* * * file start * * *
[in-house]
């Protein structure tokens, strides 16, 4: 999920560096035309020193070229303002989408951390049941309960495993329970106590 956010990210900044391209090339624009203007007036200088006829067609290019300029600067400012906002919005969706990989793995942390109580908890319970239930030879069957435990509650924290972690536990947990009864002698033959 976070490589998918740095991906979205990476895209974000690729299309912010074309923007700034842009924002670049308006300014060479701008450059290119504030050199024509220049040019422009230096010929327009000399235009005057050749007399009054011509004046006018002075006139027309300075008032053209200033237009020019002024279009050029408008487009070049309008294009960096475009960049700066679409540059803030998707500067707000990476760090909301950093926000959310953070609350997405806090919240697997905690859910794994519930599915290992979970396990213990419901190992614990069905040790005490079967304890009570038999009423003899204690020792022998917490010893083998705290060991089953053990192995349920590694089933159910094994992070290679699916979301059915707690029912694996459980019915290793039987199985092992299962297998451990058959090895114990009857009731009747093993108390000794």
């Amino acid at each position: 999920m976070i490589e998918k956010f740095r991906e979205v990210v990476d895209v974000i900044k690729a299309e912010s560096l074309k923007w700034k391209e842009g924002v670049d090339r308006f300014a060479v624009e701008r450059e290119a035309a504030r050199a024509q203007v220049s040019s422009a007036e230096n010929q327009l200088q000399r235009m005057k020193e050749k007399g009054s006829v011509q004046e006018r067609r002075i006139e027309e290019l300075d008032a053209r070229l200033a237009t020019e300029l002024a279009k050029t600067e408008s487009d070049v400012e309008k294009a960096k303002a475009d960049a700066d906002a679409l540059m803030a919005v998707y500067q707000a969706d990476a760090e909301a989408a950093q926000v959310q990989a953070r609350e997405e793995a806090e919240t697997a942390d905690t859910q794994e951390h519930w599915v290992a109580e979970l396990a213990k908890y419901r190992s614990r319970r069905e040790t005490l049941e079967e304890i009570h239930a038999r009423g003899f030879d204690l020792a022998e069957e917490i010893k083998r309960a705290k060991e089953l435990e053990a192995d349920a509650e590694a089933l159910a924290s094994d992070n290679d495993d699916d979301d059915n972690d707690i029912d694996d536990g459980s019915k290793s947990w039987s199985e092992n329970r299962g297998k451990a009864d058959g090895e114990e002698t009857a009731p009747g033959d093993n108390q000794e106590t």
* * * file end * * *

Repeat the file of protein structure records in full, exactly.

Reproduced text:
[in-house]
């Protein structure tokens, strides 16, 4: 999920560096035309020193070229303002989408951390049941309960495993329970106590 956010990210900044391209090339624009203007007036200088006829067609290019300029600067400012906002919005969706990989793995942390109580908890319970239930030879069957435990509650924290972690536990947990009864002698033959 976070490589998918740095991906979205990476895209974000690729299309912010074309923007700034842009924002670049308006300014060479701008450059290119504030050199024509220049040019422009230096010929327009000399235009005057050749007399009054011509004046006018002075006139027309300075008032053209200033237009020019002024279009050029408008487009070049309008294009960096475009960049700066679409540059803030998707500067707000990476760090909301950093926000959310953070609350997405806090919240697997905690859910794994519930599915290992979970396990213990419901190992614990069905040790005490079967304890009570038999009423003899204690020792022998917490010893083998705290060991089953053990192995349920590694089933159910094994992070290679699916979301059915707690029912694996459980019915290793039987199985092992299962297998451990058959090895114990009857009731009747093993108390000794």
């Amino acid at each position: 999920m976070i490589e998918k956010f740095r991906e979205v990210v990476d895209v974000i900044k690729a299309e912010s560096l074309k923007w700034k391209e842009g924002v670049d090339r308006f300014a060479v624009e701008r450059e290119a035309a504030r050199a024509q203007v220049s040019s422009a007036e230096n010929q327009l200088q000399r235009m005057k020193e050749k007399g009054s006829v011509q004046e006018r067609r002075i006139e027309e290019l300075d008032a053209r070229l200033a237009t020019e300029l002024a279009k050029t600067e408008s487009d070049v400012e309008k294009a960096k303002a475009d960049a700066d906002a679409l540059m803030a919005v998707y500067q707000a969706d990476a760090e909301a989408a950093q926000v959310q990989a953070r609350e997405e793995a806090e919240t697997a942390d905690t859910q794994e951390h519930w599915v290992a109580e979970l396990a213990k908890y419901r190992s614990r319970r069905e040790t005490l049941e079967e304890i009570h239930a038999r009423g003899f030879d204690l020792a022998e069957e917490i010893k083998r309960a705290k060991e089953l435990e053990a192995d349920a509650e590694a089933l159910a924290s094994d992070n290679d495993d699916d979301d059915n972690d707690i029912d694996d536990g459980s019915k290793s947990w039987s199985e092992n329970r299962g297998k451990a009864d058959g090895e114990e002698t009857a009731p009747g033959d093993n108390q000794e106590t």